But alcohol and benzos don’t exactly mix well, and I started experiencing systematic blackouts when I got wasted.

Entire nights would disappear into oblivion, and people told me later I did some pretty insane things.

Furthermore, the hangovers were awful.

Yet I continued to live this way for many years.

17] 2009: One last attempt

When I was 29, I got fed up with all these ups and downs, and performed another series of scans, amongst which a 24h long electroencephalogram to monitor my sleep.

As usual, nothing abnormal was revealed, and that was the last time I underwent physical tests.

I am not a neuroscience expert, but I am quite certain this field of study is still in its infancy.

Something as big as my disorder should not have gone undetected so many times.

But even if some cerebral anomaly had been highlighted, what were the surgeons supposed to do about it?

Open my skull to chop off a slice of my rotten brain?

Of course not.

They would have given me more of the same, meaning one of their highly experimental medicines that nobody fully understands, with an exotic name like “benzodiazepine”.

Because for better or worse, it empirically seems to help millions of people, and science hasn’t found anything else anyway.

In a few centuries, doctors will probably look back to nowadays neurology and psychopharmacology with a hell of a lot of contempt, a little bit like we see bloodletting today.

18] 2010: My darkest hours

As the years went by, my binge drinking increasingly became an issue in itself.

All my suffering had given me a sense of moral entitlement, a free pass to relentlessly seek peak experiences.

So I often drank the night away.

In 2010, my girlfriend and I decided to break up, and of course my problem with alcohol was a major factor for her.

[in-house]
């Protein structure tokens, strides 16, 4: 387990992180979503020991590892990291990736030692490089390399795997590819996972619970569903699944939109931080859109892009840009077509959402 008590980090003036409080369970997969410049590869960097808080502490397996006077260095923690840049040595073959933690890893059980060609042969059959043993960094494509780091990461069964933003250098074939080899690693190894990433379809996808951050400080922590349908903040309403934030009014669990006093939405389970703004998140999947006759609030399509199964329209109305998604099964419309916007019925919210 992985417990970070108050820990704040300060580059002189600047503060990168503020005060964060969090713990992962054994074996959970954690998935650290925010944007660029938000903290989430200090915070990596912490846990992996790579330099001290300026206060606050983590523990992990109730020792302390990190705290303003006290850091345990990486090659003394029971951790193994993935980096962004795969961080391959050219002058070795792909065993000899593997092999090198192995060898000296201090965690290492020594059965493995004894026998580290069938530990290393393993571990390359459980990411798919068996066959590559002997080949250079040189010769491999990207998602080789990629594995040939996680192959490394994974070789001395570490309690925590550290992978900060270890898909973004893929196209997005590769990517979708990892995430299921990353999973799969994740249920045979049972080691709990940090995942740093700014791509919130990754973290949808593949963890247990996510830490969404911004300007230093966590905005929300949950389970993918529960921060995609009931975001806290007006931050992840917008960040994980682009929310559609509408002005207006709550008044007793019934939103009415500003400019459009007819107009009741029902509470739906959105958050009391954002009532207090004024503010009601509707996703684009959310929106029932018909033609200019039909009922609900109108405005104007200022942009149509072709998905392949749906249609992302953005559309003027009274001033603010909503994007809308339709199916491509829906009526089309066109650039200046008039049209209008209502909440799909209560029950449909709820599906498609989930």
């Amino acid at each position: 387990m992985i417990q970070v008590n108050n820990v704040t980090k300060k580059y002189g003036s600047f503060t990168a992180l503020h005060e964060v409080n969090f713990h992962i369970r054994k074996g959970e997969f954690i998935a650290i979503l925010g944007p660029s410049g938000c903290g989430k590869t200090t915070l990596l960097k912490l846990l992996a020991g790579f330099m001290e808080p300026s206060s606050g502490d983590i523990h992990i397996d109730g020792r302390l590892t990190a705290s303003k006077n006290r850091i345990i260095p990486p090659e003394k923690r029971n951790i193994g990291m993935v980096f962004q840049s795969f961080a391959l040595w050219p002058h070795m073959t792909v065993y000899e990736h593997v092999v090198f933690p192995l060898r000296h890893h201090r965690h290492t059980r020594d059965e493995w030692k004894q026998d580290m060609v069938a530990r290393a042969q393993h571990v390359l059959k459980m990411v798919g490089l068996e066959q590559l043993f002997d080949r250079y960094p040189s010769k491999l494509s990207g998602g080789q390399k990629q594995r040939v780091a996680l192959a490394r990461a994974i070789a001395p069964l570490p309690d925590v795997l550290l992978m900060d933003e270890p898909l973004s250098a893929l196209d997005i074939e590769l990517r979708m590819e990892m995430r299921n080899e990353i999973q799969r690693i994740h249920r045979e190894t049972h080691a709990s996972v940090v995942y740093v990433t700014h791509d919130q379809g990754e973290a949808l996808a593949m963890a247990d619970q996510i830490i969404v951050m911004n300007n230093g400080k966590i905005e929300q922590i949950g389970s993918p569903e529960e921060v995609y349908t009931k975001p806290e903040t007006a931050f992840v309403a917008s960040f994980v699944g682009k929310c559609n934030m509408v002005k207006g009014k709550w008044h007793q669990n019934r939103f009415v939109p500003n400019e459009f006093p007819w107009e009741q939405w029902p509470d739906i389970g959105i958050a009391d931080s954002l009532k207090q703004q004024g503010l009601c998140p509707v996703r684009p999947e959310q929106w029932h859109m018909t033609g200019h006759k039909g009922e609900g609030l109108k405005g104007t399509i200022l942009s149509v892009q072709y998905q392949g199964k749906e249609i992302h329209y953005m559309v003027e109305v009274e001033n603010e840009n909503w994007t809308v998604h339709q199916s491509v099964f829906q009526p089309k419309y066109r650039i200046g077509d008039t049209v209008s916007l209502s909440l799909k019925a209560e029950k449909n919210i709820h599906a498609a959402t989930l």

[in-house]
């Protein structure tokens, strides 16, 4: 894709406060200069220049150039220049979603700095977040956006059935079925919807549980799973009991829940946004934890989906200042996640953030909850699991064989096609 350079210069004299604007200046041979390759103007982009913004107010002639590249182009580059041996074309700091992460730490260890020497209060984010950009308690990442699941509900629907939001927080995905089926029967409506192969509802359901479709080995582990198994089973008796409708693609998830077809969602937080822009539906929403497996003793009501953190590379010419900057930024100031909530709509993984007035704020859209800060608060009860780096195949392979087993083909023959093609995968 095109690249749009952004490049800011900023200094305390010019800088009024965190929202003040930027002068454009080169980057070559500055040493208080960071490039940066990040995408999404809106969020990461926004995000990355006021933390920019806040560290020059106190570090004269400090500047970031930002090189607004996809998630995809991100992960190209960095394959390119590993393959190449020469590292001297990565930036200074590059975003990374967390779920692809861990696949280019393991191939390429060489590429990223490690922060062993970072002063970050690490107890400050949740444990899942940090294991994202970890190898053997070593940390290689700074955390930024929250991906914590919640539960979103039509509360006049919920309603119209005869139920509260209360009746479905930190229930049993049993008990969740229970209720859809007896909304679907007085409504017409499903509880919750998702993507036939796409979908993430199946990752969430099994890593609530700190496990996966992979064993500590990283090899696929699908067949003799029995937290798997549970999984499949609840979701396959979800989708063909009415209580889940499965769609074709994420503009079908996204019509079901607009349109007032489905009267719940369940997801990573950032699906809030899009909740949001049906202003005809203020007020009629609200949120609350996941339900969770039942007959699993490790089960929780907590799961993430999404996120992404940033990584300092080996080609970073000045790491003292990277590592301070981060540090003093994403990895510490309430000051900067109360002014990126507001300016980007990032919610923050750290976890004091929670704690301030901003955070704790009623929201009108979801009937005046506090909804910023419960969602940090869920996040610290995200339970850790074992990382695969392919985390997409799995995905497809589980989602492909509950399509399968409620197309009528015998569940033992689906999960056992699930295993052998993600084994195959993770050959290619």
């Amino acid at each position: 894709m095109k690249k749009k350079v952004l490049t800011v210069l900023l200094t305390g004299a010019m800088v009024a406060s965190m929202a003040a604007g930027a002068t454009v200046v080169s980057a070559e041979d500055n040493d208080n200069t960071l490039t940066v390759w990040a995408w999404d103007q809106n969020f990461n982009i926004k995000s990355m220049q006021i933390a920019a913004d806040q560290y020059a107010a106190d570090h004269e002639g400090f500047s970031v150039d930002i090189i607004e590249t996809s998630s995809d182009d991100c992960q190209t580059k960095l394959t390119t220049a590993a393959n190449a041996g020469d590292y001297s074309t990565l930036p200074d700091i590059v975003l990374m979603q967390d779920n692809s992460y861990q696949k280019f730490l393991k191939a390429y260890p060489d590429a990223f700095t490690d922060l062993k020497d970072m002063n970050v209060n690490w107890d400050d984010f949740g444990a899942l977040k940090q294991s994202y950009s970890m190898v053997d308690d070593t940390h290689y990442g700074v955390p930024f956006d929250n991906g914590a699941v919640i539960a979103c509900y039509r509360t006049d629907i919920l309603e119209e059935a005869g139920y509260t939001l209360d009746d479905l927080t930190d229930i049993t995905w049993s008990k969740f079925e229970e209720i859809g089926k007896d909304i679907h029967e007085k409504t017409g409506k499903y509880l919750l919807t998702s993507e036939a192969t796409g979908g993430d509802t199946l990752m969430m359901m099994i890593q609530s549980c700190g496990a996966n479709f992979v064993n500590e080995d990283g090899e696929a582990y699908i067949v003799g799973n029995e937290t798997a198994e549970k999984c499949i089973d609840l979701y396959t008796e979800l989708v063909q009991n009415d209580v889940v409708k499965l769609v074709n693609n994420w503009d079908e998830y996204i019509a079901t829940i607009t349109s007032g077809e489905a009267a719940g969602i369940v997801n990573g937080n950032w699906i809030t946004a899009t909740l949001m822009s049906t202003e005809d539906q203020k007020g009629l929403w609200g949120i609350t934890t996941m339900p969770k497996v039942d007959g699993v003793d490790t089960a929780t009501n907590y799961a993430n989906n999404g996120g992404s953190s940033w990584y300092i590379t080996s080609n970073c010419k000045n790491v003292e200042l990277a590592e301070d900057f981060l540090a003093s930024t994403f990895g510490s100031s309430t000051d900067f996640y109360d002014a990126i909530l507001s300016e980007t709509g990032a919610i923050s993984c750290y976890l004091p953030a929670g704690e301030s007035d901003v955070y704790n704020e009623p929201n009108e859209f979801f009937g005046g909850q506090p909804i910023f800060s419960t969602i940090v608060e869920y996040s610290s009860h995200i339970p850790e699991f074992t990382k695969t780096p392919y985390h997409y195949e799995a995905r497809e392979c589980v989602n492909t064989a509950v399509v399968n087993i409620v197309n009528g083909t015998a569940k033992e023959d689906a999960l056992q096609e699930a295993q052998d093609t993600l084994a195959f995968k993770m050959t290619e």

But that wasn’t a loud enough wake up call for me, and I continued getting wasted because I didn’t think I had a choice, if I wanted to have fun.

Right after the separation, I started a new and more challenging job, so I stepped up my medication, which made things worse.

At 30, I was alone in the dark again, and during the next 2 years, my alcoholism reached new heights, before I hit rock bottom.

There were moments of pure bliss, but overall my behavior was reckless, destructive and almost suicidal.

In hindsight, I seldomly enjoyed these nights of intoxicated partying.

It was a very dangerous period of my life, and I am lucky to be alive and free, because I had violent impulses.

I lost quite a few friends, and at 32 years old I was really isolated.

My mother was extremely worried, and on her insistence, I went to an Alcoholics Anonymous meeting on a Friday evening, the 22nd of October 2012.

After the discovery of Rivotril in 2002, it proved to be another crucial turning point in my itinerary.

Indeed, AA worked for me from the very beginning, and I haven’t had a single drink since that first encounter with the fellowship.

I think the collective therapy aspect made me realize immediately that an awful lot of people have some sort of brain damage, or mental illness.

Just like other parts of the body, the central nervous system gets injured and heels more or less well.

It is a simple fact of life which must be accepted.

In short, I wasn’t the only one to have limitations and secret wounds, and it was ultimately my responsibility to cope with them, rather than making things worse.

For a bad situation can always further deteriorate!

Some people I met in AA were truly inspiring on top of being altruistic, and they helped me reeducate myself.

We would go to the restaurant together after the Friday evening meeting instead of my usual solo bar hopping, and I was even invited to sober house parties, dinners or poker games.

My dear Mom had saved me twice in a decade.

19] 2012: A new beginning